January 29–May 24, 2024
In 2016, Anastasia Samoylova (American, b. Soviet Union, b. 1984) moved to Miami, Florida. As she familiarized herself with the city through photography, a larger story began to unfold. The resulting body of work, FloodZone, explores what it looks like to live in the southern United States at a time when rising sea levels and hurricanes threaten the most prized locations with storm surges and coastal erosion.
Samoylova’s lyrical photographs are deceptive, drawing us in with a seemingly documentary promise of a palm-treed paradise. Their alluring color palette—filled with lush greens, azure blues, and pastel pinks—gives way to minute details that reveal decaying infrastructure, encroaching flora, and displaced fauna.
Both seductive and eerie, Samoylova’s images show us what it is to live at the edge of a climate crisis, a space where palm trees topple over onto buildings, where the patina of constant moisture results in dank mold on a freeway overpass, where the sky fills with golden hues after the storm. Somewhere between the artifice and the sobering reality lies the melancholy of living with the constant burden of climate anxiety.
Header image: Anastasia Samoylova, Gator, 2017. From FloodZone © Anastasia Samoylova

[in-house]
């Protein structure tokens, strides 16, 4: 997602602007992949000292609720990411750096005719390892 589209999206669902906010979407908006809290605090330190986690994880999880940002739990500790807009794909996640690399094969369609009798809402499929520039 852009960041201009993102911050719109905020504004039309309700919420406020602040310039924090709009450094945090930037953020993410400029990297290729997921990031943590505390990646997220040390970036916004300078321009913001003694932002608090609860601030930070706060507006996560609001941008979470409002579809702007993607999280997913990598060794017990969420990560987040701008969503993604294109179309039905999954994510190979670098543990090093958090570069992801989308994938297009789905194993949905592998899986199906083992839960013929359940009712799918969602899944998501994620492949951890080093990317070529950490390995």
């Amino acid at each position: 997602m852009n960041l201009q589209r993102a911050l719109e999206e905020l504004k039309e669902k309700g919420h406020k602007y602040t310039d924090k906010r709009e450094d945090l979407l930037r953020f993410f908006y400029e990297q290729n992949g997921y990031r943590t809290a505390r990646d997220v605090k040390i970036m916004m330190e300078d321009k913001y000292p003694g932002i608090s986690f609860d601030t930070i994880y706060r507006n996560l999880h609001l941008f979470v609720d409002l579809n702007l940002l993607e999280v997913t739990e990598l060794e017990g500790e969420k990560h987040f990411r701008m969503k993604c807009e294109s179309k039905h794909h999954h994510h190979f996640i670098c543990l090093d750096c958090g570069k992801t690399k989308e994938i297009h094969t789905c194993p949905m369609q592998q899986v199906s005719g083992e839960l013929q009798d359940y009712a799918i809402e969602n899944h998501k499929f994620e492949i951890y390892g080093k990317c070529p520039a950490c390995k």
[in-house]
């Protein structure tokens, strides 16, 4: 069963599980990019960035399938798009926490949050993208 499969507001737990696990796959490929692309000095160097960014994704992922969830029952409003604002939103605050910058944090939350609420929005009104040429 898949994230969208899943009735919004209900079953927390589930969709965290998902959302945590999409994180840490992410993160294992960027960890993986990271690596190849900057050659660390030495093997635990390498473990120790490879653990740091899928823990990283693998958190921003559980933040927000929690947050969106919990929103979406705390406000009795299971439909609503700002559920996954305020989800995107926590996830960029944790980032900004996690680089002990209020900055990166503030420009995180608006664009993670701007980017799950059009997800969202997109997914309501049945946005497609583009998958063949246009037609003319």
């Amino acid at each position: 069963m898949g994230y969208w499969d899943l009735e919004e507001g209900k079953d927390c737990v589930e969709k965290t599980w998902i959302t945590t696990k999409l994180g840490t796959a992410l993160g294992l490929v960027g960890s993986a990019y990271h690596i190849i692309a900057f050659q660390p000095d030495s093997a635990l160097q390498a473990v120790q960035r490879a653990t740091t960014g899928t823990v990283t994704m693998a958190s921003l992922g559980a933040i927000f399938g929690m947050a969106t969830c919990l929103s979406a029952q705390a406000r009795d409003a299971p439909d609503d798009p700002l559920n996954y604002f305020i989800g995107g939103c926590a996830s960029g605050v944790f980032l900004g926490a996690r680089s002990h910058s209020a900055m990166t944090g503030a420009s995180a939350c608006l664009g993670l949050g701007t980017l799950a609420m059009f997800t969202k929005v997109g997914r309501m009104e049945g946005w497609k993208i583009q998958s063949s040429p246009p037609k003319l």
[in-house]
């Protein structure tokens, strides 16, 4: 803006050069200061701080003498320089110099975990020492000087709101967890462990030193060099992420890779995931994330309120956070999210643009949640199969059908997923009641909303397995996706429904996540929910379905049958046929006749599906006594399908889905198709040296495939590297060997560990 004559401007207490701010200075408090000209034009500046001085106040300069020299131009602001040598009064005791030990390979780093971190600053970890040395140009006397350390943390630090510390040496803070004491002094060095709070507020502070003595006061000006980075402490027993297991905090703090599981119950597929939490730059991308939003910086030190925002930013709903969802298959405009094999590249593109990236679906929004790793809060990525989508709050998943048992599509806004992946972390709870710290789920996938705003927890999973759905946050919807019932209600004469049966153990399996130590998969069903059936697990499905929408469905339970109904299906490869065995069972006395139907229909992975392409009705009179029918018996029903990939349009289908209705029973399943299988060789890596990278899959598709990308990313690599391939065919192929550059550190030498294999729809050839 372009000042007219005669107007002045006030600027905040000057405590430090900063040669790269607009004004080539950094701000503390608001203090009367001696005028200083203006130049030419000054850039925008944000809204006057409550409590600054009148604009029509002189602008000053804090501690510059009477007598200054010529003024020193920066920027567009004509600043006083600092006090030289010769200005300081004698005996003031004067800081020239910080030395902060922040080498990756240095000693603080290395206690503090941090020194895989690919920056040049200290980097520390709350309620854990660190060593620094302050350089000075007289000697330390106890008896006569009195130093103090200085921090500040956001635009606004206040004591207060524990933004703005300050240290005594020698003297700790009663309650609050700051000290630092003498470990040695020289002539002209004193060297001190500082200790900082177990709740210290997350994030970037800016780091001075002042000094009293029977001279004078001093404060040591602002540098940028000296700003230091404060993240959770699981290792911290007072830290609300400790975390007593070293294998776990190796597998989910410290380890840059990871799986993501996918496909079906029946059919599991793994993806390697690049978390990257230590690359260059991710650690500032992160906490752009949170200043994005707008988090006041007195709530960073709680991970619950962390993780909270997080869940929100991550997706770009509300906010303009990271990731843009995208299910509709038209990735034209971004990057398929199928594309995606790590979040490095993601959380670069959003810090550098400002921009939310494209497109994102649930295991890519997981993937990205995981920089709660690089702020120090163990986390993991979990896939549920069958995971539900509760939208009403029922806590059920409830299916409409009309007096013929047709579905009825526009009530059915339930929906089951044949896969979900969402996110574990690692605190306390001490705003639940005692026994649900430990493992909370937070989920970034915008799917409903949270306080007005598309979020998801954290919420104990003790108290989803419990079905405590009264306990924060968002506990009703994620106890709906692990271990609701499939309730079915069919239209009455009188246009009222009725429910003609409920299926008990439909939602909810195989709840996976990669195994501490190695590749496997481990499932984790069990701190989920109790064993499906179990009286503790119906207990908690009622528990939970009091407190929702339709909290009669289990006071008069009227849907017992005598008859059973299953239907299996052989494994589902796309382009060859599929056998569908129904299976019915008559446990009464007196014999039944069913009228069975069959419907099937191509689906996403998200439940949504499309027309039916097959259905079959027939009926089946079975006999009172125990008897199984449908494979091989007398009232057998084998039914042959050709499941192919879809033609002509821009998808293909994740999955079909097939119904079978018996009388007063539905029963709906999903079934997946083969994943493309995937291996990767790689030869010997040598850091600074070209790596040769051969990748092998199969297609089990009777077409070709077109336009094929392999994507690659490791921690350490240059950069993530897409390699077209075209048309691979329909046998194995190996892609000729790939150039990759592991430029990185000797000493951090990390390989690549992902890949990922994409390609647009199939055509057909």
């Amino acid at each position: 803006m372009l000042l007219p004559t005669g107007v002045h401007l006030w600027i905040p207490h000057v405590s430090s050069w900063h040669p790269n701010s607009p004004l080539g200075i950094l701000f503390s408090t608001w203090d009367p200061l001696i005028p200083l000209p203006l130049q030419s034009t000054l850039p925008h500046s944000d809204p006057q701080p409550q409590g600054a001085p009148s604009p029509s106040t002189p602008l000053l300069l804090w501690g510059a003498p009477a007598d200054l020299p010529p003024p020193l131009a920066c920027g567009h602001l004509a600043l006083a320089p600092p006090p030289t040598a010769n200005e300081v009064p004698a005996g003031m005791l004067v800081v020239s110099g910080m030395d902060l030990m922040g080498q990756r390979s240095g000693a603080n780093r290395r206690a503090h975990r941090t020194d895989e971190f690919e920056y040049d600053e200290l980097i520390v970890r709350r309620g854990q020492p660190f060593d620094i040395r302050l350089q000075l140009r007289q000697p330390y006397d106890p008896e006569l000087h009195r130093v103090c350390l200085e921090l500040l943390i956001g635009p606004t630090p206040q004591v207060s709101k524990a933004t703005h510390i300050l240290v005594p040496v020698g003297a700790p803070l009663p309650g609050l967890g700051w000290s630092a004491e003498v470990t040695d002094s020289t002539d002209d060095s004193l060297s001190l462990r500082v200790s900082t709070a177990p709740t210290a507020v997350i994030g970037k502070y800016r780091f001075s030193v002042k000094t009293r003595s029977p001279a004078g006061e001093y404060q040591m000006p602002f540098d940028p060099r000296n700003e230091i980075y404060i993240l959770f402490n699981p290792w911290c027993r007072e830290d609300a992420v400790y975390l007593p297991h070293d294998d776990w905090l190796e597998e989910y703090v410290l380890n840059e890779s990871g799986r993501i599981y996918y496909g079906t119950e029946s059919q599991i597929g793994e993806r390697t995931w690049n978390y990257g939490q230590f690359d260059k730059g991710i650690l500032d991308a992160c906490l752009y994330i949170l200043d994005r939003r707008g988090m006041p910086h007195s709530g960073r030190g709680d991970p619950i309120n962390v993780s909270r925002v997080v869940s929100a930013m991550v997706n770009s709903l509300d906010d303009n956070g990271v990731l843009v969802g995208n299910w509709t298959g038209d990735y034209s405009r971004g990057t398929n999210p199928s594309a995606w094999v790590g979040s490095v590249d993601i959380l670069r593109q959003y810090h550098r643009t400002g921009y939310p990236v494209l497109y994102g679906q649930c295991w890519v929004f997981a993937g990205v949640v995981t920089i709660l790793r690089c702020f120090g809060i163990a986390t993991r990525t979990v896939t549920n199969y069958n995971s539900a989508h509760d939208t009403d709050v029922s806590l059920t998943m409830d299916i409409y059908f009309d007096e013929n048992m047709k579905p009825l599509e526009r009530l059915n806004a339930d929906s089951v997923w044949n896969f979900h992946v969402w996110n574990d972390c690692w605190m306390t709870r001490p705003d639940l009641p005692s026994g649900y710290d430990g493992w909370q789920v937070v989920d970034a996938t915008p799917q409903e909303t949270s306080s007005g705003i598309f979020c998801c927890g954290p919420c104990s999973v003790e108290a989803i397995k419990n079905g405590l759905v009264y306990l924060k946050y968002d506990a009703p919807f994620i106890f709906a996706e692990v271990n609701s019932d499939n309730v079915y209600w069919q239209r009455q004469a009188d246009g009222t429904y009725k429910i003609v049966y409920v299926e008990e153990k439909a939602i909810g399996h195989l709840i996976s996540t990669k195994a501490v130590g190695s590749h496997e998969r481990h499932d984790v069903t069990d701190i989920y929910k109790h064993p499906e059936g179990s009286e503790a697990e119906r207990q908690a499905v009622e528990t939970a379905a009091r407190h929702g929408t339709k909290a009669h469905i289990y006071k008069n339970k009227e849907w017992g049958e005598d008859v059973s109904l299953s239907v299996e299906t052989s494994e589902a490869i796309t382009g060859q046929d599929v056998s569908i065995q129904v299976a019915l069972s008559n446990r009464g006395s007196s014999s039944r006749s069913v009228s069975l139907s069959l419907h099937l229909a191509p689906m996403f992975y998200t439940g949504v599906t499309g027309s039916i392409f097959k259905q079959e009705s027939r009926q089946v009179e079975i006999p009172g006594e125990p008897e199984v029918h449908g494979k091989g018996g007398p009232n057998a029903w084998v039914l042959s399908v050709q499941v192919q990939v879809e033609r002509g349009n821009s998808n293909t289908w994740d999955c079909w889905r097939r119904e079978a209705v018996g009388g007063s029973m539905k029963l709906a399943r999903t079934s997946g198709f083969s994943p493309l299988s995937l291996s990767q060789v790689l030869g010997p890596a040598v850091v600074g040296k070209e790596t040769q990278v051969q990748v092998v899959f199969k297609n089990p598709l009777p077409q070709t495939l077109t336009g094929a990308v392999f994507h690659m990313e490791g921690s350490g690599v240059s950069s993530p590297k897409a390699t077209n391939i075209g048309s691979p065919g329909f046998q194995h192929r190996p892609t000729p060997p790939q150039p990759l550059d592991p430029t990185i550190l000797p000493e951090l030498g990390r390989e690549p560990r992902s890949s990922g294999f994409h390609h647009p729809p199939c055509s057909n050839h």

The presentation of this exhibition is supported by an arts program grant from the Maryland State Arts Council, an agency funded by the State of Maryland and the National Endowment for the Arts. Additional support comes from the Libby Kuhn Endowment Fund, as well as individual contributors.
We wish to thank HistoryMiami Museum, the Chrysler Museum of Art, and the George Eastman Museum for their support of the production of prints and texts for this exhibition.
Anastasia Samoylova in conversation with Mark Alice Durant
Thursday, February 8, 12 pm (noon, EST), online via Webex
Anastasia Samoylova and Mark Alice Durant, professor of visual arts at UMBC and publisher of Saint Lucy Books, will discuss Samoylova’s FloodZone and the art of the photobook.
Climate Change, Science Communication, and the Arts: An Earth Day Panel Discussion featuring Anastasia Samoylova
Monday, April 22, 5 pm, Library Gallery
Reception to follow; free and open to the public
How do climate scientists share their research and data with the wider public in a way that non-specialists can understand? How might art contribute to this urgent work? A panel discussion will feature artist Anastasia Samoylova in conversation with scientists and media historians specializing in science communication. (Participants to be announced.)
Anastasia Samoylova (b. 1984) is a Russian-born American artist who moves between observational photography and studio practice.
Her work explores notions of environmentalism, consumerism and the picturesque. Recent exhibition venues include The Metropolitan Museum of Art, C/O Berlin, Fundación MAPFRE, George Eastman Museum, Chrysler Museum of Art, The Photographers’ Gallery, London, and Kunst Haus Wien. In 2022 Samoylova was shortlisted for the Deutsche Börse Photography Foundation Prize. Her work is in the collections of the Perez Art Museum, Miami; High Museum of Art, Atlanta; and Museum of Contemporary Photography, Chicago. Published monographs include FloodZone 2019, Floridas 2022, and Image Cities 2023.